This book will appeal to both experts and novices of Civil War history. It told how the human cost of the Civil War exceeded that of any country during World War I and explains the background to Lincoln's announcement of the Emancipation Proclamation, in 1862. On the good side, Crossroads of Freedom: Antietam is a marvel of economy. Now we dote on his every word. In 2002, he published both a scholarly book, Crossroads of Freedom: Antietam 1862, and a history of the for children, Fields of Fury. The modern neo-Confederate movement interprets it as vindicating the Confederacy and the principles and ideas of the Confederacy and their neo-Confederate ideas. After the Emancipation of Proclamation was in place and the battle won at Antietam had signaled an impact abroad to London, which certainly stunned themLincoln issued his Emancipation Proclamation which northern voters chastised but did not over throw the republican party, which help forge ahead the program to preserve the Union and give it a new birth of freedom.
This was crucial to the result at Antietam. England and France deferred their economic alliance with the battered secessionists. McPherson speaking at the American Historical Association annual meeting in January 2014. McPherson shows how that, even before the battle, the Union forces had experienced a sudden improvement in their morale, and were ready for the challenge of a battle on what they considered their territory. It is an excellent study of failings and success in command, and failings and success in character.
I'm even leaving out any talk of Gettysburg as the turning point - please pick yourselves up off the floor after reading that if the shock overcomes you. The war was now the Union's to lose. It restored morale in the North and kept Lincoln's party in control of Congress. McPherson is a Pulitzer Prize-winning, New York Times best-selling author, and America's leading Civil War historian. McClellan was a fairly impotent leader for the Union Army and was hesitant to move decisively to actually end the war. For this Lincoln finally sacked him. When New Orleans fell, Henry Adams had the foresight to preserve for posterity the extraordinary sight of his reserved father, the ambassador, dancing across the room and shouting for joy.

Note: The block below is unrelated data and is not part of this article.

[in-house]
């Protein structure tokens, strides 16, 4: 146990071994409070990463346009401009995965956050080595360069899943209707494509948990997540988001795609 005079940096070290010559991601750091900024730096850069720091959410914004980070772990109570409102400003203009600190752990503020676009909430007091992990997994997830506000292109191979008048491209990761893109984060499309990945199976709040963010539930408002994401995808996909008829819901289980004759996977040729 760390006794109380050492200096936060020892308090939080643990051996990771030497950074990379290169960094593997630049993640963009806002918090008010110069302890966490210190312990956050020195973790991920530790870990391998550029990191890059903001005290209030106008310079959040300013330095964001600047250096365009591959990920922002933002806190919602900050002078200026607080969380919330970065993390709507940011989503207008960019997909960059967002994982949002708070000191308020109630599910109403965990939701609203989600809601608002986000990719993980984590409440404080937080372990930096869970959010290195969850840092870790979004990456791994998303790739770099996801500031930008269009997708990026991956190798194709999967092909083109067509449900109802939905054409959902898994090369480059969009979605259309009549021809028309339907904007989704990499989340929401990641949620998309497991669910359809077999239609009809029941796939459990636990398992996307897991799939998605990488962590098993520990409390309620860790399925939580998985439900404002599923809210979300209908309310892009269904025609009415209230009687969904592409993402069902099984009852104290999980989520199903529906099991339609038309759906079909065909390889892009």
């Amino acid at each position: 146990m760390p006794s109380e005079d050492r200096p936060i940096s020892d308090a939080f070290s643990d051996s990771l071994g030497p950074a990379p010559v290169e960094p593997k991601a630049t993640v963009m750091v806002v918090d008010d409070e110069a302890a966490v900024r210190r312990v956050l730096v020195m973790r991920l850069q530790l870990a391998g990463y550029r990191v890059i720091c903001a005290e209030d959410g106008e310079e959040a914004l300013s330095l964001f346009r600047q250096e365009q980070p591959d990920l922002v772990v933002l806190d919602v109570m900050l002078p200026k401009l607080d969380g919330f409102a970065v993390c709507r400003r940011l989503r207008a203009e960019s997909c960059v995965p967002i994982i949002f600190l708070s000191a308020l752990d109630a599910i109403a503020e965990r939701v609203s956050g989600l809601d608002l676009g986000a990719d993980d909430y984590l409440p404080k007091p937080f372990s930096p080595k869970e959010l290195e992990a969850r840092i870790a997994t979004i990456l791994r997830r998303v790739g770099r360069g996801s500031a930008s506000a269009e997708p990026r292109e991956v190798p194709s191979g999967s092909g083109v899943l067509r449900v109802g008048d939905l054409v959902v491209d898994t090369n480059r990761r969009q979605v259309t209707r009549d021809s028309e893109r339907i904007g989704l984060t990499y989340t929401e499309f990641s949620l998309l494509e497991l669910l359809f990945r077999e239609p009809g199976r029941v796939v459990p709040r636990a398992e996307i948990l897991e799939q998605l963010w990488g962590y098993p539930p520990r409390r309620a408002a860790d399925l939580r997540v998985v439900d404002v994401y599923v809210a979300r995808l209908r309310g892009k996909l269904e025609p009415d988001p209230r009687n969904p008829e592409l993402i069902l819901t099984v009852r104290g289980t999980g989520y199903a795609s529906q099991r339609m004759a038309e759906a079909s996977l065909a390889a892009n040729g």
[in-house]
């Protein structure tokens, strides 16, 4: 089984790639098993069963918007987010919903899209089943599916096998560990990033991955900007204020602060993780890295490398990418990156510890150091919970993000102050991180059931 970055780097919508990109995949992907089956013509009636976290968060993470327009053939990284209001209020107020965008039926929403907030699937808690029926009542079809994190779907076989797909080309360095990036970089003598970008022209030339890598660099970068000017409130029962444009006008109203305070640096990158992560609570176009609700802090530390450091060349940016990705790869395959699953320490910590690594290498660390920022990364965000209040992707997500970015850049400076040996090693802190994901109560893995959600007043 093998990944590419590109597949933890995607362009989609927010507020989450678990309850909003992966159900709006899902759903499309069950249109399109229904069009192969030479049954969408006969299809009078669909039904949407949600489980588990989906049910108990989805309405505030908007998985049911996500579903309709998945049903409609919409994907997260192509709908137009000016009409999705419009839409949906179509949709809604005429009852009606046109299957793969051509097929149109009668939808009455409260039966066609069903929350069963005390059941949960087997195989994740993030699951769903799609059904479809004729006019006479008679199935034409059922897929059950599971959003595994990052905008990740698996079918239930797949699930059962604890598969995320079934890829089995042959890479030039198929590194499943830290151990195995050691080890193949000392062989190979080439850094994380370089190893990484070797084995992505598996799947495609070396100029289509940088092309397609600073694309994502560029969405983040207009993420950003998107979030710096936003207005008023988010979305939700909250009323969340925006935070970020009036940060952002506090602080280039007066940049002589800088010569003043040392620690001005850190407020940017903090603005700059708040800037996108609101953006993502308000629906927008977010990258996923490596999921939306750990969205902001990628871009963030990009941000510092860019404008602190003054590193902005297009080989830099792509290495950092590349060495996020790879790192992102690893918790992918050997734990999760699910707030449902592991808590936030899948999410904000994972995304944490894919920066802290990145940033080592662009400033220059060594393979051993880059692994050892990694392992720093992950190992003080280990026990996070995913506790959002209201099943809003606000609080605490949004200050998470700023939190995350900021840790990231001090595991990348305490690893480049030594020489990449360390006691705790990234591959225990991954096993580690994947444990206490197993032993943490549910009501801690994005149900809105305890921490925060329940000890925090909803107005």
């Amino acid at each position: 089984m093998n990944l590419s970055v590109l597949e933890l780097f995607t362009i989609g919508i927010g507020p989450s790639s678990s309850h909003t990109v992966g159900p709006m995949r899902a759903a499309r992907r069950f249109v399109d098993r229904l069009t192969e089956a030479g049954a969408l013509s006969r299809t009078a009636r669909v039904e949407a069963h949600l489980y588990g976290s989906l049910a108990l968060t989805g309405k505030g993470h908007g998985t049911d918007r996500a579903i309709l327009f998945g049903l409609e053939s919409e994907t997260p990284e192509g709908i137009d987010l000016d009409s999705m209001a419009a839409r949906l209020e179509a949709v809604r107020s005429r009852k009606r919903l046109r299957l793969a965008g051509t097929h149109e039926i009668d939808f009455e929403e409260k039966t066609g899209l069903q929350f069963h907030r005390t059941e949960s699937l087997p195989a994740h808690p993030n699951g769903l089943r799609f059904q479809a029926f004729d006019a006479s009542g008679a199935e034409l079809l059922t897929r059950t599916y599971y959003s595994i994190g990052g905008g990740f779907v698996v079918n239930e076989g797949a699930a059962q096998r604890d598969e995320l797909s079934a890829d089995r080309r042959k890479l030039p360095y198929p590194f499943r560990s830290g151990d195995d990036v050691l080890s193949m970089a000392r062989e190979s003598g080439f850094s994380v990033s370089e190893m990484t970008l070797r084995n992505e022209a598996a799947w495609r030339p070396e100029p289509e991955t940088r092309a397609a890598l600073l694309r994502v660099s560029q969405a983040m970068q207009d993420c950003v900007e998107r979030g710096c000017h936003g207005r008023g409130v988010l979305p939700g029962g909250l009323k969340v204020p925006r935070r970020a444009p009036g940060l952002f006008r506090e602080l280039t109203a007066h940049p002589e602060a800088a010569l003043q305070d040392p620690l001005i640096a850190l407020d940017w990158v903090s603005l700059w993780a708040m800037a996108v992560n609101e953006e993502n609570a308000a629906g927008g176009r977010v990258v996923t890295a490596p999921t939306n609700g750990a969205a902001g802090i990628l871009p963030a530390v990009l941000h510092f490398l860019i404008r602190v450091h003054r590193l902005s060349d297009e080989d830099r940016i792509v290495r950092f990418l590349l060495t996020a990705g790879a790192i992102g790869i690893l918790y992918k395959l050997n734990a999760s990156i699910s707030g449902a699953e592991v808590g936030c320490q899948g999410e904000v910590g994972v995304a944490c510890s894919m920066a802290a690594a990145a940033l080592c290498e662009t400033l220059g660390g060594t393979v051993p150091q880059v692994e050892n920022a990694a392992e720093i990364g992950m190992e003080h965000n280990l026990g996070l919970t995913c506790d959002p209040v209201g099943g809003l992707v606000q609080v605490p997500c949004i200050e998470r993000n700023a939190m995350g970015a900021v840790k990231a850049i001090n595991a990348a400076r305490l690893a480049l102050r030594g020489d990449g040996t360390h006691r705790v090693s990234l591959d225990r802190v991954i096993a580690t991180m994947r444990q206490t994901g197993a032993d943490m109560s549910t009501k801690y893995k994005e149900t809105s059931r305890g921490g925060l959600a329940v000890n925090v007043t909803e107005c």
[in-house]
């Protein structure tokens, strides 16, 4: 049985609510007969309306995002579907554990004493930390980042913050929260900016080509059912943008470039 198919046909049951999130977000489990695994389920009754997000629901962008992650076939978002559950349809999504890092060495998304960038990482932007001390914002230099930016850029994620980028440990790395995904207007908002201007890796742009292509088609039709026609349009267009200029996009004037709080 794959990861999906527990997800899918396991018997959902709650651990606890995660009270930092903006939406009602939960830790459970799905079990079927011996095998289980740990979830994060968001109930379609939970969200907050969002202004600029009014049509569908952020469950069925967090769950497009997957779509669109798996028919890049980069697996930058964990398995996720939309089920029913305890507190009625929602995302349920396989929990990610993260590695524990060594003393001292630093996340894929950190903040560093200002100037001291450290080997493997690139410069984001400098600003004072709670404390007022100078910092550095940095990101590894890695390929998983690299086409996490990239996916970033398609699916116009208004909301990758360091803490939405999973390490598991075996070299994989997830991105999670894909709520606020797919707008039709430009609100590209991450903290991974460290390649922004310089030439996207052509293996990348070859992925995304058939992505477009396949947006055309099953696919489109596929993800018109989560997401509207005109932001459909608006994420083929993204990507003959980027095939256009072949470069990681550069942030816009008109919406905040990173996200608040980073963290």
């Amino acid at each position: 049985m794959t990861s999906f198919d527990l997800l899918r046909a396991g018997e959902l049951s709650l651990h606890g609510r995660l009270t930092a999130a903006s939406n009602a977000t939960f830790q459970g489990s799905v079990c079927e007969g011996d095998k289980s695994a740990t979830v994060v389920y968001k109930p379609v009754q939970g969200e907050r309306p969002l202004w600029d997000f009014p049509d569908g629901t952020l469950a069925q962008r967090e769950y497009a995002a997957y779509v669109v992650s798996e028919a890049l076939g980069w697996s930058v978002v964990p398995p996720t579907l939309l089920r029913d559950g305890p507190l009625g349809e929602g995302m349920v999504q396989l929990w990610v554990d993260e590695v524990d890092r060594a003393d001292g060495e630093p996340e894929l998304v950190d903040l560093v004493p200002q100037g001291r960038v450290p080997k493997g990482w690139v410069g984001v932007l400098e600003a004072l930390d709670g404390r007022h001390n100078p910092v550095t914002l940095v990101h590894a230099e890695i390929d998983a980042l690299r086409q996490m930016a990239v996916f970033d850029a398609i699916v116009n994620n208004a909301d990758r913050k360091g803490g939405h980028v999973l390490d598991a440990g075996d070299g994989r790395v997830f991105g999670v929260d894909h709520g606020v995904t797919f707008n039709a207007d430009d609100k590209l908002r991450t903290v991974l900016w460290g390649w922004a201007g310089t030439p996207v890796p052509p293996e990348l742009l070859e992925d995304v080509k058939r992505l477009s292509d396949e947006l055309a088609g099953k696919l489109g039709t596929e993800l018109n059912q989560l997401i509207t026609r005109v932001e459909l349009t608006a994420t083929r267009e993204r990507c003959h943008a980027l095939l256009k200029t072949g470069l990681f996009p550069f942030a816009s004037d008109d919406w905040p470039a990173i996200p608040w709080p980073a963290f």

Lee as he makes the fateful decision to cross the Potomac River and take the offensive. McPherson brilliantly weaves these strands of diplomatic, political, and military history into a compact, swift-moving narrative that shows why America's bloodiest day is, indeed, a turning point in our history. I am a bit divided on this one. The audiobook narrator kept it interesting and alive for me. He could conceive good tactical plans but lacked the guts to stick with it. But before this, a lot has happened and quite a few personalities were known during the war, some of which were properly highlighted by McPherson in this book. Born in Valley City, North Dakota, he graduated from St.
McPherson, paints a masterful account of this pivotal battle, the events that led up to it, and its aftermath. This spirit displayed by the Northern people dismayed many in the south, and destroyed Southern hopes that the Confederacy could win simply by outlasting the north. The Union had suffered a string of defeats, and Robert E. Valor, misjudgment, and astonishing coincidence all played a role in the outcome. Taking from letters and diaries, James McPherson tells the story of Antietam, and the first years of the war, in such a way that at times I could feel my blood pressure rise. The presidential wreath enhances the prestige of these neo-Confederate events.